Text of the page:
Friends of Tawa Bush Reserves
Wadham Reserve is a small reserve (0.28 ha) located at 42 Oriel Avenue on the south western footslopes of Tawa between Oriel Avenue (at Wadham Grove) and Pembroke Street, east of Redwood Bush. It covers an altitudinal range of 60 - 80 metres and is completely surrounded by urban residential development. Its legal description is Lot 47 DP 33779, part Section 36 Porirua Survey District, and designated Open Space B Recreation Reserve.
The area was mostly cleared for farming following European settlement and as part of the Redwood subdivision, apart from a small remnant of predominantly kohekohe adjacent to Oriel avenue and some regenerating mahoe in the gully at the northern end of the reserve. The remaining mostly steep bank area became a neglected weedy grassland with a few trees planted by neighbours. In 2004 the Friends undertook a working-bee to remove the worst of the weeds and planted 500 WCC supplied trees on the grass embankment area. Weed maintenance and some in-fill planting continued in subsequent years. In 2009 WCC improved the drainage of the lower corner area and this section was cleared of weeds and planted.
Notable specimen trees in the Reserve include a rata and a stand of kohekohe. Possum control of this area commenced as part of the Redwood Bush KNE area during 2002.
Woodburn Drive bush is an irregularly-shaped (c. 16.4 ha) area of valley escarpment located at 1 Woodburn Drive in the western slopes of the Takapu valley running from the creek bed to the west of Woodman Drive to the ridgeline. It covers an altitudinal range of 75 - 140 metres and is bordered by previous agricultural land that in recent years has been converted to lifestyle residential development, and a pine forest plantation. Its legal description is Lots 101 & 102 DP 79969 and Lot 52 DP 302319, parts Section 40 and 42 Porirua Survey District, and designated rural.
The surrounding area was mostly cleared for farming following European settlement but a bush remnant on this steep escarpment that comprises the reserve was left relatively intact. A bulldozed farm track sidling through the reserve and a water main access route provide access tracks for this reserve. In December 2005 the Friends undertook a working-bee to remove the worst of the weeds primarily Old Mans Beard and Himalayan Honeysuckle which continue to be monitored and controlled. In 2008, 2009 and 2010 the Friends planted 500 WCC supplied trees each year in the pastureland grass above the bush-line north of the cutting to revegetate the western boundary of the reserve area.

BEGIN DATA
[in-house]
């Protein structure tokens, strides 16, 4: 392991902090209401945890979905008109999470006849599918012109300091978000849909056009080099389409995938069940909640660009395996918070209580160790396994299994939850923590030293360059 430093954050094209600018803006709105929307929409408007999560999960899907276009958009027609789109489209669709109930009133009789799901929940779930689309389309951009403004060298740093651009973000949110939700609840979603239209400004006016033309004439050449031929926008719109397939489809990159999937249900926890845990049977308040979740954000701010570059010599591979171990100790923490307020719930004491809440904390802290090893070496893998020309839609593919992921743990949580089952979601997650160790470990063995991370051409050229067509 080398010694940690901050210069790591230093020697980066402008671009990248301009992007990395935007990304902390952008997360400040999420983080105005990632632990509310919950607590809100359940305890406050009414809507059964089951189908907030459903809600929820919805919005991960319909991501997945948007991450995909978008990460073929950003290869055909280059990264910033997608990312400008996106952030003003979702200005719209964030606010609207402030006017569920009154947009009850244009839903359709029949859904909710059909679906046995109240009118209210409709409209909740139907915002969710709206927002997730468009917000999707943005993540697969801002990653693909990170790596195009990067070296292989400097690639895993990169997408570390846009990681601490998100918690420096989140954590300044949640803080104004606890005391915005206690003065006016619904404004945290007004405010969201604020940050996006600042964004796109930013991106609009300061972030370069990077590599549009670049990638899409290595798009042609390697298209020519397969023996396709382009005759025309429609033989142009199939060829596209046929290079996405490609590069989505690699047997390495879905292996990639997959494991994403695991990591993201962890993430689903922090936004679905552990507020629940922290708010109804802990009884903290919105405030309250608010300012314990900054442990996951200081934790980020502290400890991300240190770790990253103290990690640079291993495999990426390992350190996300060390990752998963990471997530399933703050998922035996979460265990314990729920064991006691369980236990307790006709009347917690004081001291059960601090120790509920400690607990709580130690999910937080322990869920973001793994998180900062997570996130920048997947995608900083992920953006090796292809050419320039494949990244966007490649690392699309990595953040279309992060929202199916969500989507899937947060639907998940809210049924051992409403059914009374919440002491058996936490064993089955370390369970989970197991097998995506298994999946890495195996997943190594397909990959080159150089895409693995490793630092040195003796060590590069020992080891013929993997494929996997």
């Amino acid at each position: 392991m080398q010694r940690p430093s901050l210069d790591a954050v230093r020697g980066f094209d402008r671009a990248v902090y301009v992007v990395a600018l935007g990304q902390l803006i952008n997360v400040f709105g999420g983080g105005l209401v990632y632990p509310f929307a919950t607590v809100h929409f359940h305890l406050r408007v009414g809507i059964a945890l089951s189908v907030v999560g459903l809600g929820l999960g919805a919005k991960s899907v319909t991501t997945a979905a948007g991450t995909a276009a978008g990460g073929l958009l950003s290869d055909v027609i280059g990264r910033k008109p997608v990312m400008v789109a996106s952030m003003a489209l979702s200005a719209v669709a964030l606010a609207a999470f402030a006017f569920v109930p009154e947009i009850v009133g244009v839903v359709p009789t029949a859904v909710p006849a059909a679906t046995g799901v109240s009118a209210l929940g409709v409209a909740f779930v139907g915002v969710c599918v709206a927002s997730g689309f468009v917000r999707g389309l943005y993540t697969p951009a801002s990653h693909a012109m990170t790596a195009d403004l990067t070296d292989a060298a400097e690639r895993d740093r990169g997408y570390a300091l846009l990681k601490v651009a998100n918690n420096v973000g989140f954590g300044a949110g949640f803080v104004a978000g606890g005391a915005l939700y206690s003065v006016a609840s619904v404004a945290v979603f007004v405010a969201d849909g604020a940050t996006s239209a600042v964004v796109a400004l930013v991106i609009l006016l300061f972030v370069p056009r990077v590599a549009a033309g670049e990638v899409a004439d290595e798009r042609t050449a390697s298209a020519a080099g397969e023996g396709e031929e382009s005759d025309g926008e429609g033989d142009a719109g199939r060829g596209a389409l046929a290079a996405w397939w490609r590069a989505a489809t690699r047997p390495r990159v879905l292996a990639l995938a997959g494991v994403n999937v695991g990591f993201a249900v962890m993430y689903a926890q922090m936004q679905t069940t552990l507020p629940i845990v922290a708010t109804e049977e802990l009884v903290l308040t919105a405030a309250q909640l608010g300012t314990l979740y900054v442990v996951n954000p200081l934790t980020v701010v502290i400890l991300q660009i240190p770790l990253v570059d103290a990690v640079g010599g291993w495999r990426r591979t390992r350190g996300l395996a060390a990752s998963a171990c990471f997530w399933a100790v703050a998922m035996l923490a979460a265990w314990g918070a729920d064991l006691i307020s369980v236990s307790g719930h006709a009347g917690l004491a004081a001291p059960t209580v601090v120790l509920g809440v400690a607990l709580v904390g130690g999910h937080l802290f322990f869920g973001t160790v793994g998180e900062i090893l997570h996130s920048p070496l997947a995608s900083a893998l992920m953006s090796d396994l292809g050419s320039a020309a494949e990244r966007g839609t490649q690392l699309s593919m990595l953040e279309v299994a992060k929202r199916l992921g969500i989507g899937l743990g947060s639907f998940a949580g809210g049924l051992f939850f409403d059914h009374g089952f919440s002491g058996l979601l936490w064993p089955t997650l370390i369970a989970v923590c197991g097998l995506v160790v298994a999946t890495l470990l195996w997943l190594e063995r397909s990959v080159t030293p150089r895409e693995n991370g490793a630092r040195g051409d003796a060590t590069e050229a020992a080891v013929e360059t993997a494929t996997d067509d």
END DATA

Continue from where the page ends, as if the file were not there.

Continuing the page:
The site’s conservation significance is due to its remnant tawa forest and the significant age of some other surviving specimens including puka and kohekohe broadleaf trees, pigeon-wood and mapou. Possum control of this area commenced October 2006.
Charles Duncan Reserve
Charles Duncan Reserve is a small reserve (0.76 ha) located at 2B Fyvie Avenue on the north western footslopes of Tawa between Turriff Crescent and Main Road Tawa. It covers an altitudinal range of 20 - 40 metres and is completely surrounded by urban residential development. Its legal description is Lot 1 DP 51563, part Section 52 Porirua Survey District, and designated Open Space B Recreation Reserve.
Section 52 was originally purchased by Charles Duncan in 1866. As a trained horticulturalist, Charles continued his trade on their farm he called “Linden Vale” after a favourite spot of his in Kew Gardens – constructing a garden and nursery around their home. His son Stuart Duncan continued to live on the property and subsequent to his death the farm became the Lindenvale subdivision and this remaining portion was vested in the then Tawa Borough Council as Recreation Reserve in 1981.